Bel Ami Reviews
This is a really well acted movie. Robert is quite convincing and you do see that all is not smiles as he seems to be on the surface. The women are also well written and convincing. The sex scene with him and Uma is quite brutal in an unexpected way. Actually hard to watch even though nothing is really shown.
Quite a dark little movie.
Not so great of a movie! The choice of Robert Pattinson as the hero, or antihero of Guy de Maupassant's novel is probably the main reason for the overall failure of the movie adaptation. Missing the artistic maturity necessary to sustain the depth of a complex character, he seems to feel uncomfortable in his role, and whereas at the beginning his pale, embarrassed face and posture may be suitable for the part of a former poor soldier entering the glittering world of high society, once he is part of it, those same face and posture reveal his true feeling ill at ease in what is a totally unsuitable role for him. That's why the story, centred on his figure, develops in a boring, pedantic way, showing no punch and no real pathos, in search for a bounce that never comes. Nothing to say against the brilliant female performances,the frivolous Christina Ricci is the only one who enlivens the pale and inexpressive face of Georges, but Uma Thurman and Kristin Scott Thomas compete for the best performance, the first perfect in the role of the ambiguous Madeleine, and the latter courageous in her role of an ageing married woman, losing her mind for a young lover, and the last scene with her dressed in black at her daughter's marriage to Georges proves the only vivid moment within the whole picture.
Georges Duroy is a penniless soldier returning from war. He travels to Paris in a search for ways to improve his social and financial status. He uses his wit and powers of seduction to charm wealthy women.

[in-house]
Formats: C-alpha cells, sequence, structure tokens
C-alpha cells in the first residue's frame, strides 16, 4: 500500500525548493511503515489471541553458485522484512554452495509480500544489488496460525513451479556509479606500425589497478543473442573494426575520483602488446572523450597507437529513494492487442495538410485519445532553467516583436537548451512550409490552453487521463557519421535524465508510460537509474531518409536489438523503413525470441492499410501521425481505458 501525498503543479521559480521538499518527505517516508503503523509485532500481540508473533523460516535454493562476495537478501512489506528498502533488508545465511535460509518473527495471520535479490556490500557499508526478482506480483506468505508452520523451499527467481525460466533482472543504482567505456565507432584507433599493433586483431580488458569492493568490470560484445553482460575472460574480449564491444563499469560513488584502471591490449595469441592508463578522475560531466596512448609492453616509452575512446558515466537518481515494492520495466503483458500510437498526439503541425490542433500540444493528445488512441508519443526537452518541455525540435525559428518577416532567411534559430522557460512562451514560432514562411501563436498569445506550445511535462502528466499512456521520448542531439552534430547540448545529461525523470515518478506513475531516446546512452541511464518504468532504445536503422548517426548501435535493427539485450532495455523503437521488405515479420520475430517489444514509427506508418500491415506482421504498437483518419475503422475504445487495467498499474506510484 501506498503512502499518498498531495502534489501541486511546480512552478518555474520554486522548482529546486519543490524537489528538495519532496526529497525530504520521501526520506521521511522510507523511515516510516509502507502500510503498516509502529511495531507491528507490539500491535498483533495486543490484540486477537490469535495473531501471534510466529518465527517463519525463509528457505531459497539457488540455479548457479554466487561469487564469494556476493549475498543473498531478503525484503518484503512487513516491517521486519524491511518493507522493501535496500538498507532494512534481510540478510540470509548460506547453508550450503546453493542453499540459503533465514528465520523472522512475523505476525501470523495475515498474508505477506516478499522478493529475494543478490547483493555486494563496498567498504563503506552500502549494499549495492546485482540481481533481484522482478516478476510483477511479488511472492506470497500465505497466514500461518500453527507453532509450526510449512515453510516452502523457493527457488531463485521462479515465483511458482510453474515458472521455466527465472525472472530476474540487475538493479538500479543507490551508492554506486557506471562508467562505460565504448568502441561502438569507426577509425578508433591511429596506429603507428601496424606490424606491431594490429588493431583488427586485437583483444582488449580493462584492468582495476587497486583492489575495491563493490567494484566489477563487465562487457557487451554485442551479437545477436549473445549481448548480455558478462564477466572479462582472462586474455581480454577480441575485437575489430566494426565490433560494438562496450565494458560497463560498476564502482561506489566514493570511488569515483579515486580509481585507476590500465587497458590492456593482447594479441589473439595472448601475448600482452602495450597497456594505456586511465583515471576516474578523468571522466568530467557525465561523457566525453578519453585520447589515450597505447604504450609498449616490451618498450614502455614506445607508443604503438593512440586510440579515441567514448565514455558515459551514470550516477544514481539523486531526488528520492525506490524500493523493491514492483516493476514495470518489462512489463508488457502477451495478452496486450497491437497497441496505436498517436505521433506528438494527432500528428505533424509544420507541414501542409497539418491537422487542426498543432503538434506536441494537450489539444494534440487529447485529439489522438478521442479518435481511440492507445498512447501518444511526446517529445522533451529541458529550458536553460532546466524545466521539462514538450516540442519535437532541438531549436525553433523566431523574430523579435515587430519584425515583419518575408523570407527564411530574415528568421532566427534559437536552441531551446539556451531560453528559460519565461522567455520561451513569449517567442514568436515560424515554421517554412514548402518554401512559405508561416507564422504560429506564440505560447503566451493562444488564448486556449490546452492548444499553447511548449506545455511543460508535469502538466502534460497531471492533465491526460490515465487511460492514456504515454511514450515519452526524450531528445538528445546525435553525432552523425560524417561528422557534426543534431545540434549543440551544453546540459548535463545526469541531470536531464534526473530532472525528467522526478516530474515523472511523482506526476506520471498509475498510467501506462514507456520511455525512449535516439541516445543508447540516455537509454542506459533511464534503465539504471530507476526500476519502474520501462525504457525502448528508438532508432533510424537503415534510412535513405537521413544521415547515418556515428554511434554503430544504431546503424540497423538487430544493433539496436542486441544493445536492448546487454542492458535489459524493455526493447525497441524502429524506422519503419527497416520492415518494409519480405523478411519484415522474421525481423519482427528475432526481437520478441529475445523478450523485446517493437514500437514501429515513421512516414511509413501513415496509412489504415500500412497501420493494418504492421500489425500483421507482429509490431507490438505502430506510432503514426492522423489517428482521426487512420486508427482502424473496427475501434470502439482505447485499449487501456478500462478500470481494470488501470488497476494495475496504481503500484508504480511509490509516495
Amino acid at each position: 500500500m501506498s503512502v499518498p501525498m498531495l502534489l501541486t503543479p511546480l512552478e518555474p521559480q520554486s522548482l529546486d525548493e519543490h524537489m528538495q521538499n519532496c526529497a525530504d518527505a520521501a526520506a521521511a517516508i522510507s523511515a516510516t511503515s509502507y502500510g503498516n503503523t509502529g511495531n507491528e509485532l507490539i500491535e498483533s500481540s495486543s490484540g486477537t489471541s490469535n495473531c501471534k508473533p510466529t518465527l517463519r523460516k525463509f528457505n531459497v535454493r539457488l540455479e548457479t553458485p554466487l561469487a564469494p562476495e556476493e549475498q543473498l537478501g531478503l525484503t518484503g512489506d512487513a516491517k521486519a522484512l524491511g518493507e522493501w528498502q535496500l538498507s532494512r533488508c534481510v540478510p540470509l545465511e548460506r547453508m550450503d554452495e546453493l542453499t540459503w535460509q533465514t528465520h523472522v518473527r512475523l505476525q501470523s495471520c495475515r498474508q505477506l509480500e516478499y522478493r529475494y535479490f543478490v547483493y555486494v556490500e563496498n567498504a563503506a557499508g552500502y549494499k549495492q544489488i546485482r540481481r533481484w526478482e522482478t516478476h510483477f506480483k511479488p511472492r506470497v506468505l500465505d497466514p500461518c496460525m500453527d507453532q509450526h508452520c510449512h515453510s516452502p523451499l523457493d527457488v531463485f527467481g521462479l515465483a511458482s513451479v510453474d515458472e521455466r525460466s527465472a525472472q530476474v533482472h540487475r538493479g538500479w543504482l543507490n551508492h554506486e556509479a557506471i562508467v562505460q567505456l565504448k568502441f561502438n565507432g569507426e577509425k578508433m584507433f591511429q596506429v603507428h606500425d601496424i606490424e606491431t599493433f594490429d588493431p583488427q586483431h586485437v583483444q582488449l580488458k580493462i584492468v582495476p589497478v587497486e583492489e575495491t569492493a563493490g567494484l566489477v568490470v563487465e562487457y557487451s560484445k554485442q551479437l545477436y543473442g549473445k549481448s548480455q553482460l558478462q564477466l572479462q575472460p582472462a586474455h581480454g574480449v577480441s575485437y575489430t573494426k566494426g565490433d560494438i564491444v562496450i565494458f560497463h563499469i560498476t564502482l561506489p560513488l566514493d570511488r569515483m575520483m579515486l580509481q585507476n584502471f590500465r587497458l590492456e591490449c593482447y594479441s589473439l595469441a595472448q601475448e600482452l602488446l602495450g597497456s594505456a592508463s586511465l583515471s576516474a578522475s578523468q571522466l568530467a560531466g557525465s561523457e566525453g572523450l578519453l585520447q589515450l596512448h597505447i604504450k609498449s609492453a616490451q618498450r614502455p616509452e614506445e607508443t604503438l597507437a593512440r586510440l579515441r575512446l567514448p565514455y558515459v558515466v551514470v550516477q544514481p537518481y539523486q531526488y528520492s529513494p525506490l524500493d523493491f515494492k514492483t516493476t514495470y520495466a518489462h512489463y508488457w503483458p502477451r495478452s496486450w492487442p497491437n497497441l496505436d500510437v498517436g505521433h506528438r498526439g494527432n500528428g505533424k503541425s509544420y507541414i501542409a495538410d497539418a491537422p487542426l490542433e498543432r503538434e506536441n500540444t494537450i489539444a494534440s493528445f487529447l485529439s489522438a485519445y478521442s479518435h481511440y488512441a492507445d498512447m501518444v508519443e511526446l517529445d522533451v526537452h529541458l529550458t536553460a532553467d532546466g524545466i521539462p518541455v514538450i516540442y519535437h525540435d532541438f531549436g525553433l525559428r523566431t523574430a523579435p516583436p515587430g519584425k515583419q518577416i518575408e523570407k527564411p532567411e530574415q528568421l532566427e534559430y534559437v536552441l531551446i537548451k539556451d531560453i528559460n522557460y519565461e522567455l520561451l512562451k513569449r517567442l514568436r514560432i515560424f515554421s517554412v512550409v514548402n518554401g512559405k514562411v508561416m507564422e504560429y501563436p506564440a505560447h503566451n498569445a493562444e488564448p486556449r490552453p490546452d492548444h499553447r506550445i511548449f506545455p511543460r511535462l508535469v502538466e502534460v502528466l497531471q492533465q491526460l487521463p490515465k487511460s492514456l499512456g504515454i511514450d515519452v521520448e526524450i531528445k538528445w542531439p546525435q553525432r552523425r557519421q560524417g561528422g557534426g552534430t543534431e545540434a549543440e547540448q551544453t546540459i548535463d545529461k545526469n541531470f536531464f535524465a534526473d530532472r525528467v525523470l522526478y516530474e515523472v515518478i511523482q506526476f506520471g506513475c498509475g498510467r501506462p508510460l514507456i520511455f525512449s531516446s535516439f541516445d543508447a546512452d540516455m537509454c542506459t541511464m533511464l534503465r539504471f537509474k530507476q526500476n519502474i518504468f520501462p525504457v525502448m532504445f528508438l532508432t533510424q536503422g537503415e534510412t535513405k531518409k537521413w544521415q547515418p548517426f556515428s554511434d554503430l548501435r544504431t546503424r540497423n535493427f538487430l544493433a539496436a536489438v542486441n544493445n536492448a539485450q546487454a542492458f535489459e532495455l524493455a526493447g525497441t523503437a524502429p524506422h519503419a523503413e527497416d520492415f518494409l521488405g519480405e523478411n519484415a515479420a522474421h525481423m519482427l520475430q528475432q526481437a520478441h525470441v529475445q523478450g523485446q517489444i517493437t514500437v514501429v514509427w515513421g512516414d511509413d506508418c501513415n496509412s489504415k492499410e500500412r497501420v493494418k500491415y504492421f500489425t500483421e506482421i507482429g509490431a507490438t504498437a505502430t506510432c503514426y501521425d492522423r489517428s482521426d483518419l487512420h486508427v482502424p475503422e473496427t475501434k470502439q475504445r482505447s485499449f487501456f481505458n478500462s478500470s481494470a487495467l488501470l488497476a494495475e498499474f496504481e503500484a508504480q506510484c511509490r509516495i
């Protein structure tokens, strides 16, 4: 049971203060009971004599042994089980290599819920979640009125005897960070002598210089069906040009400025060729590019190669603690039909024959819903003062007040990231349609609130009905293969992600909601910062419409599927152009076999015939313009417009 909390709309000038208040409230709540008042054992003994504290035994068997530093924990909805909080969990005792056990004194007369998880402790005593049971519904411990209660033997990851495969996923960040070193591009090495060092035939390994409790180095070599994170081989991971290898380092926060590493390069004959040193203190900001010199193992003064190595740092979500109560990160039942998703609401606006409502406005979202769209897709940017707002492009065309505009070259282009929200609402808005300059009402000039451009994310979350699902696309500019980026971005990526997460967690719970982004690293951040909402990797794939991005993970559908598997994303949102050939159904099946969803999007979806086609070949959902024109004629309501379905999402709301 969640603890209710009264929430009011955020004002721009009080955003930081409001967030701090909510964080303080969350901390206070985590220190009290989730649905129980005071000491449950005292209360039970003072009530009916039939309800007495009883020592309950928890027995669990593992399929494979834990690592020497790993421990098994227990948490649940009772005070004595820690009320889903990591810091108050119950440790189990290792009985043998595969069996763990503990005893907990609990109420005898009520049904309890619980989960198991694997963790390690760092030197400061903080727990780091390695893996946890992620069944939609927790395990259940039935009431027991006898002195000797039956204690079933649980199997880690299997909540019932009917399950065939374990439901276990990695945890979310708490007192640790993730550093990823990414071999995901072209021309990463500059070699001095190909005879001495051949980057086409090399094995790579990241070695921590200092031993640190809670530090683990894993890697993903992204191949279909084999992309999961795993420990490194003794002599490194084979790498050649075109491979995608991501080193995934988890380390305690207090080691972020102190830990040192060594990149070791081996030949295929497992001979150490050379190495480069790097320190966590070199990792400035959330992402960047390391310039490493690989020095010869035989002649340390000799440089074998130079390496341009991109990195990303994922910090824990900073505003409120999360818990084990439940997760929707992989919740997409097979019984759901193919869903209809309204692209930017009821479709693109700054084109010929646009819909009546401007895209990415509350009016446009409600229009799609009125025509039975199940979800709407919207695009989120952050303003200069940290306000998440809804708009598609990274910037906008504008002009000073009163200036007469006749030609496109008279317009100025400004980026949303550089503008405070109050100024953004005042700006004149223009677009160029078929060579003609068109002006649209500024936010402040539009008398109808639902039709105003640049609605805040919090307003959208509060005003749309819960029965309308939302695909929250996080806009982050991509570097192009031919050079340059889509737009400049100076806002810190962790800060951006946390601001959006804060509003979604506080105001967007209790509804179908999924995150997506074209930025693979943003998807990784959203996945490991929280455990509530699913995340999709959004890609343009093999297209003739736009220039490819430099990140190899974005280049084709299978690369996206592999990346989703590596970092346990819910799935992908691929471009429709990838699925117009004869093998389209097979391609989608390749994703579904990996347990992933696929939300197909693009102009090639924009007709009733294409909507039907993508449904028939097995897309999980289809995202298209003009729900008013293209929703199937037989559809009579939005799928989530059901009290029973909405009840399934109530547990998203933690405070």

While a great looking movie with promise, "Bel Ami," at the same time, cannot decide on what kind of movie it wants to be nor what it thinks of its anti-hero who intends to sleep his way to the top, both critical flaws.(I'd personally go for pitch black farce, myself.) Of course, it does not help that we get another cruel reminder that we will be stuck with Robert Pattinson for the foreseeable future. Otherwise, Christina Ricci is proof positive of the law of diminishing returns while Uma Thurman is neither here nor there. And Colm Meaney is much better playing a nineteenth century robber baron on "Hell on Wheels." But at least Kristin Scott Thomas gets it, stealing the movie with the few scenes she is in while even getting something meaningful out of Pattinson, reminding us what people may have seen in him in the first place.
The story is based on the 1885 French novel of the same name by Guy de Maupassant which is a wonderful and very enjoyable work... while the film Bel Ami contains more soapy pleasures rushing through the real story. Robert Pattinson was in a role of Georges Duroy (Pattinson describes Duroy as being "completely amoral"), Uma Thurman was Madeleine Forestier, Duroy's secret love interest, and later wife, Kristin Scott Thomas was Madame Walter, whose lover Duroy becomes to further his interests, Christina Ricci as Clotilde de Marelle, who even though married genuinely loves Duroy, and Colm Meaney as Rousset. Not a bad casting.
It was obvious that directors targeted the art film audience, premiering the film out of competition at the 62nd Berlin International Film Festival, but not many could see the artistic value in it. To me, it seems that 9 million could be spent on something with more substance. Watchable, but not special.
Things begin promisingly with a bedraggled and disheveled George looking through the windows of a Paris restaurant, watching the rich enjoy their privileges. Despite Pattinson's talents, the script from Rachel Bennette is mostly devoid of real substance, it's all sweeping generalizations that are easily connected, especially when the script makes it painfully obvious George's only talent is seduction. Directors Declan Donnellan and Nick Ormerod, who both have roots in the theatre, give the film a frustrating structure that only plays into encounters between George and various women that come off vapidly.
Enter Uma Thurman as Madeleine, wife of George's former army pal Charles Forestier (Philip Glenister), and political editor of La Vie Francaise. Because of Madeleine, George welcomes a job with the paper and so deludes himself that he is talented. And in between beds the married Clotilde (Christina Ricci, the most vibrant thing in the movie) and Virginie (Kristen Scott Thomas), wife of the paper's editor (Colm Meaney). A terrific cast that goes down in flames. Bel Ami should have been electrifying and palpably erotic. Instead it just lands with a thud. Here's hoping Pattinson's turn in David Cronenberg's Cosmopolis is far more cheer-worthy.
This is a flat, dull, badly directed costume drama with an equally flat performance by Pattinson whose only job is to give smoldering glances at women.